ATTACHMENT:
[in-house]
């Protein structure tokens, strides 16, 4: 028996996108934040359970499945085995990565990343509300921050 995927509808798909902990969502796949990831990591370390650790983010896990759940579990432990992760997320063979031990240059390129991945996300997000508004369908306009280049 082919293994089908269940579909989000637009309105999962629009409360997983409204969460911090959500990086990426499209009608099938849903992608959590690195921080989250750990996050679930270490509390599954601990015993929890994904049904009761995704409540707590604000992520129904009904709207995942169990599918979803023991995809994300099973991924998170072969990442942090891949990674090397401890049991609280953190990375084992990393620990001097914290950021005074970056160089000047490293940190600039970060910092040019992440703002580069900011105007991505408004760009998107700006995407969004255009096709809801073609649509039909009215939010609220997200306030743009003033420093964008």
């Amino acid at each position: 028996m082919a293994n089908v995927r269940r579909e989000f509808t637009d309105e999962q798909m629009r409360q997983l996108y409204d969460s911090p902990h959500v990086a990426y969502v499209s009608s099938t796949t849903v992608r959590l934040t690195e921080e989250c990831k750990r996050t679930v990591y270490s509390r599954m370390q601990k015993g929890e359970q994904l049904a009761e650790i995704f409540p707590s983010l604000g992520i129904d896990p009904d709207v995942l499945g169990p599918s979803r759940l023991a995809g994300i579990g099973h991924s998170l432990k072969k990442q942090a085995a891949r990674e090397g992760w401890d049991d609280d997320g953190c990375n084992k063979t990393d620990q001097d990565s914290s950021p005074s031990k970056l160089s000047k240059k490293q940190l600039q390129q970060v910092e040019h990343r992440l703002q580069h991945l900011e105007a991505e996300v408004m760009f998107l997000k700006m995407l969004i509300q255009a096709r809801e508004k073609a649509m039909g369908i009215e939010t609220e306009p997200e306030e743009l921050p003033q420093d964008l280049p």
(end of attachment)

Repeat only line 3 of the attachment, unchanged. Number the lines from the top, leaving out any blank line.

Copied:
């Amino acid at each position: 028996m082919a293994n089908v995927r269940r579909e989000f509808t637009d309105e999962q798909m629009r409360q997983l996108y409204d969460s911090p902990h959500v990086a990426y969502v499209s009608s099938t796949t849903v992608r959590l934040t690195e921080e989250c990831k750990r996050t679930v990591y270490s509390r599954m370390q601990k015993g929890e359970q994904l049904a009761e650790i995704f409540p707590s983010l604000g992520i129904d896990p009904d709207v995942l499945g169990p599918s979803r759940l023991a995809g994300i579990g099973h991924s998170l432990k072969k990442q942090a085995a891949r990674e090397g992760w401890d049991d609280d997320g953190c990375n084992k063979t990393d620990q001097d990565s914290s950021p005074s031990k970056l160089s000047k240059k490293q940190l600039q390129q970060v910092e040019h990343r992440l703002q580069h991945l900011e105007a991505e996300v408004m760009f998107l997000k700006m995407l969004i509300q255009a096709r809801e508004k073609a649509m039909g369908i009215e939010t609220e306009p997200e306030e743009l921050p003033q420093d964008l280049p």